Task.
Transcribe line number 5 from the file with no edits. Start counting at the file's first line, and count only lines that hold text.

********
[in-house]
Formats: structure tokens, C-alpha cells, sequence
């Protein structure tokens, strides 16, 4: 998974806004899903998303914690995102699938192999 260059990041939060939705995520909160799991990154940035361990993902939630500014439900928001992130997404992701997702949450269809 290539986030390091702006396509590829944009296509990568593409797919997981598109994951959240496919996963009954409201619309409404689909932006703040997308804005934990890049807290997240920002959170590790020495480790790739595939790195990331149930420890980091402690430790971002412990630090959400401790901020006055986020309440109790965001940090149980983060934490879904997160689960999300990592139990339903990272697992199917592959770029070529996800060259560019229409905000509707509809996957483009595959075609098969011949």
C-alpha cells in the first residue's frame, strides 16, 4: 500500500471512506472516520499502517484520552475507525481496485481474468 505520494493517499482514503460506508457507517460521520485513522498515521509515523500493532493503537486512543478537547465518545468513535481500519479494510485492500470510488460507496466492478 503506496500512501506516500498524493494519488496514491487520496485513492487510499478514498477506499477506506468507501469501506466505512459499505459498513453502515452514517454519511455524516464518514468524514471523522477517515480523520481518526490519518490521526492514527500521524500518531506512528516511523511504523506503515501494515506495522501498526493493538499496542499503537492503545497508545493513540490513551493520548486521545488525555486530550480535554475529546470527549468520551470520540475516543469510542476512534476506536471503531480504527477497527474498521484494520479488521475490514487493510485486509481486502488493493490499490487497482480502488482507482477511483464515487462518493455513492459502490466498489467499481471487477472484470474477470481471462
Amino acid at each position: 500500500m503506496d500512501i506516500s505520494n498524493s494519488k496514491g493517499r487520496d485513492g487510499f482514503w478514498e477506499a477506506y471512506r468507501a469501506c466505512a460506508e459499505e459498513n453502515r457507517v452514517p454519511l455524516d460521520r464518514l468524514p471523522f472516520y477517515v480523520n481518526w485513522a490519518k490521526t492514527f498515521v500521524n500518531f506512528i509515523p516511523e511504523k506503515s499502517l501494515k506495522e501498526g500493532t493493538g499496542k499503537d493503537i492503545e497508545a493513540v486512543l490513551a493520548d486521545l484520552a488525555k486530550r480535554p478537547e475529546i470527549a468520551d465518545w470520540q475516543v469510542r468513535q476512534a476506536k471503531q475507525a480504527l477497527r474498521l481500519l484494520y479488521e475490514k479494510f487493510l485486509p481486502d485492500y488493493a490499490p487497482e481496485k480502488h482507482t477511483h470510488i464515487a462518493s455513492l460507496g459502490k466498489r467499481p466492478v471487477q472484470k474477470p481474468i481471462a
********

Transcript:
Amino acid at each position: 500500500m503506496d500512501i506516500s505520494n498524493s494519488k496514491g493517499r487520496d485513492g487510499f482514503w478514498e477506499a477506506y471512506r468507501a469501506c466505512a460506508e459499505e459498513n453502515r457507517v452514517p454519511l455524516d460521520r464518514l468524514p471523522f472516520y477517515v480523520n481518526w485513522a490519518k490521526t492514527f498515521v500521524n500518531f506512528i509515523p516511523e511504523k506503515s499502517l501494515k506495522e501498526g500493532t493493538g499496542k499503537d493503537i492503545e497508545a493513540v486512543l490513551a493520548d486521545l484520552a488525555k486530550r480535554p478537547e475529546i470527549a468520551d465518545w470520540q475516543v469510542r468513535q476512534a476506536k471503531q475507525a480504527l477497527r474498521l481500519l484494520y479488521e475490514k479494510f487493510l485486509p481486502d485492500y488493493a490499490p487497482e481496485k480502488h482507482t477511483h470510488i464515487a462518493s455513492l460507496g459502490k466498489r467499481p466492478v471487477q472484470k474477470p481474468i481471462a